Considered the best hitter to ever play baseball
in the Negro Leagues
; played catcher
for the Pittsburgh Crawfords
and Homestead Grays
in the 1930s and early 40s.
Born in Buena Vista, Georgia on December 21, 1911, and his family moved to Pittsburgh, Pennsylvania in the 20s. Gibson's baseball career reportedly began in 1930 when the starting catcher for the Homestead Grays (based in Pittsburgh) either injured his hand or refused to play in Forbes Field's poor lighting. The Homestead manager knew of Gibson, an excellent semipro player at the time, and called Gibson out of the stands to catch. He immediately led the team to the Negro World Series, where he became one of only four people to hit a ball out of Forbes Field on the fly.
Gibson played for the Grays during the 1931 season, but jumped to the Pittsburgh Crawfords the following season. The Crawfords of the mid-thirties, also featuring Satchel Paige and Cool Papa Bell, were the most dominant team in the existence of the Negro Leagues. He returned to the Homestead Grays after the 1936 season, and spent the rest of his career there, aside from two years spent playing for more money in the Mexican Leagues.
Gibson led the Negro Leagues in home runs in nine out of his fifteen seasons, and led the league in batting average four times. He hit over 800 home runs and had a career average of well over .350, although many of his games were against lower-quality teams. Although he was a large man (6 foot 2 inches, 210 pounds), he was an excellent baserunner and by the end of his career was considered a very good defensive catcher.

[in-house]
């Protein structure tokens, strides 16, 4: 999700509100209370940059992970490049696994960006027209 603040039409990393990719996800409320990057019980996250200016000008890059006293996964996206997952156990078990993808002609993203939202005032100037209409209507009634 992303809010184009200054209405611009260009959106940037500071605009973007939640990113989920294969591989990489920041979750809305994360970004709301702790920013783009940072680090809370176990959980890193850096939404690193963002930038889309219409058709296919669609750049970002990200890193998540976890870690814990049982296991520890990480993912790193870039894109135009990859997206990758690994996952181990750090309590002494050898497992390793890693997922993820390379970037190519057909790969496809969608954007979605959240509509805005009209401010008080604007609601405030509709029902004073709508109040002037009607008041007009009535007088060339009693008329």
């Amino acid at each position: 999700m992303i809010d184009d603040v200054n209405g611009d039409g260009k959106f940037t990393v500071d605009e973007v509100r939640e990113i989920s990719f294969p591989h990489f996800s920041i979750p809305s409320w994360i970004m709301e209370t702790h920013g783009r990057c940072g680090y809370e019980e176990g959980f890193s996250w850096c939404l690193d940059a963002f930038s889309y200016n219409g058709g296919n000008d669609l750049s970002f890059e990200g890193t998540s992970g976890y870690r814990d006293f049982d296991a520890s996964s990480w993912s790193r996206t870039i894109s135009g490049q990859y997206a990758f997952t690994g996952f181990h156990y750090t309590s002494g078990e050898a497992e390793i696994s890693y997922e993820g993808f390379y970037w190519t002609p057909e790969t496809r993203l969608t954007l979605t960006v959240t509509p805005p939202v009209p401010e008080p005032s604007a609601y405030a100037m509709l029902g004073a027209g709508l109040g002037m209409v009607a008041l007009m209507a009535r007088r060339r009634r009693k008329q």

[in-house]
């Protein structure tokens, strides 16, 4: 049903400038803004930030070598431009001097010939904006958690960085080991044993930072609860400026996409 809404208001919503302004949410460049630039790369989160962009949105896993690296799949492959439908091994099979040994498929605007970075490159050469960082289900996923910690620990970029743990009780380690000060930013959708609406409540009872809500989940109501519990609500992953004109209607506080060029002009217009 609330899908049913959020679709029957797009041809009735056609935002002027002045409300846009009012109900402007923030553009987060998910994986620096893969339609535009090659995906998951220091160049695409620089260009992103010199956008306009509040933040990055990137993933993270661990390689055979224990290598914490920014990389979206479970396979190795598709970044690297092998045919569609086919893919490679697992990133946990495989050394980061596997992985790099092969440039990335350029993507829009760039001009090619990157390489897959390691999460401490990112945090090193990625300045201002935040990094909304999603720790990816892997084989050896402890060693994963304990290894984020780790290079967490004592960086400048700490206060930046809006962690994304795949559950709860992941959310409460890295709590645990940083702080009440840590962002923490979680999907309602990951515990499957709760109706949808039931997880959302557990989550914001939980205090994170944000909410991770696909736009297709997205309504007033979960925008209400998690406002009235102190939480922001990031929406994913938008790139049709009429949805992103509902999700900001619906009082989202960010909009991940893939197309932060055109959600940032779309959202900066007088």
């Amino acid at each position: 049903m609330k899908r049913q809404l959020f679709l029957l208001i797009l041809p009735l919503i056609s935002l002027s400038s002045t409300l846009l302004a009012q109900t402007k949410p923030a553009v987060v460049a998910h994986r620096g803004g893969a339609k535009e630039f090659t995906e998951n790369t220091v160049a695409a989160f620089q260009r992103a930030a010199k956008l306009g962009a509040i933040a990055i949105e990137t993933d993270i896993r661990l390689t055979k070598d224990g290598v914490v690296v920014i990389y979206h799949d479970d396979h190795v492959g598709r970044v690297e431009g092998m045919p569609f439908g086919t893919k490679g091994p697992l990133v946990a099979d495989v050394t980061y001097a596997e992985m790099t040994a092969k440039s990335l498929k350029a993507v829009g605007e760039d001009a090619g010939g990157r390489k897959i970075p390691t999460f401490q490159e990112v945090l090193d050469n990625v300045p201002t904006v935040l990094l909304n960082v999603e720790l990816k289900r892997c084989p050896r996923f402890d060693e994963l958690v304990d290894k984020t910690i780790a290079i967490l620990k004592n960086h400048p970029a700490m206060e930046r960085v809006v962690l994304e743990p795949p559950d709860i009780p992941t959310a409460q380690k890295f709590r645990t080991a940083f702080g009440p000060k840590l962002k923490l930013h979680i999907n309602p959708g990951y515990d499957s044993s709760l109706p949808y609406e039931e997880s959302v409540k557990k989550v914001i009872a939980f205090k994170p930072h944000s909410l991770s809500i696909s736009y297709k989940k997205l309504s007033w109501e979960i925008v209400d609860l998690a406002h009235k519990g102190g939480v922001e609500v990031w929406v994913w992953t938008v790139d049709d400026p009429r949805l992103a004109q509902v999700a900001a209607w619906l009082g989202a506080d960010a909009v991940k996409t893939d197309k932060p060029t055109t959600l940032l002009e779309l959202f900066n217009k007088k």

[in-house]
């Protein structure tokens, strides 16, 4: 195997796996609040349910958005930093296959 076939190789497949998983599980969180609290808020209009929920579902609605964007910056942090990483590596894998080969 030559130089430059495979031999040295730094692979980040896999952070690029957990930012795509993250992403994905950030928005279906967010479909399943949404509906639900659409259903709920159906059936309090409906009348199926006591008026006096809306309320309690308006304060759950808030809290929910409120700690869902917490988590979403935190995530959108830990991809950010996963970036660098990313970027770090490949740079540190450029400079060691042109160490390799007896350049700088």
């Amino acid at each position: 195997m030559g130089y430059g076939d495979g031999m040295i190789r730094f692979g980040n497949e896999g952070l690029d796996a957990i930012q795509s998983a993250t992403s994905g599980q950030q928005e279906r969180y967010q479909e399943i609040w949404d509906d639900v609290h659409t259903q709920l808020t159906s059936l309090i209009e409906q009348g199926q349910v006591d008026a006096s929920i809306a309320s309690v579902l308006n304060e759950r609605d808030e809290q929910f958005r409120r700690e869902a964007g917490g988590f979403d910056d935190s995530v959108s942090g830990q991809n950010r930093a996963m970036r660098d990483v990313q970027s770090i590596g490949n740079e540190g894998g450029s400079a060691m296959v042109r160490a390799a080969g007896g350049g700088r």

In 1943, Gibson suffered a stroke, and returned to baseball against doctors' advice. However, he continued to be the top power hitter in the Negro Leagues, winning several more home run and batting titles. But he developed a drinking problem, and in the mid-forties, when Major League Baseball began looking for black players to integrate baseball, Gibson was never considered. Although Gibson was acknowledged as a great talent, he was perceived as too old and not as clean-cut as Jackie Robinson.
Gibson died suddenly on January 20, 1947, just a few months before Robinson began his career in the major leagues. A former teammate of Gibson's, Ted Page said: "Some people say Josh Gibson died of a brain hemorrhage. I say he died of a broken heart." In 1966, Ted Williams spoke out for Gibson's (and Satchel Paige's) election to the Baseball Hall of Fame, and in 1972, Gibson posthumously became the second Negro Leaguer to be elected to the Hall of Fame.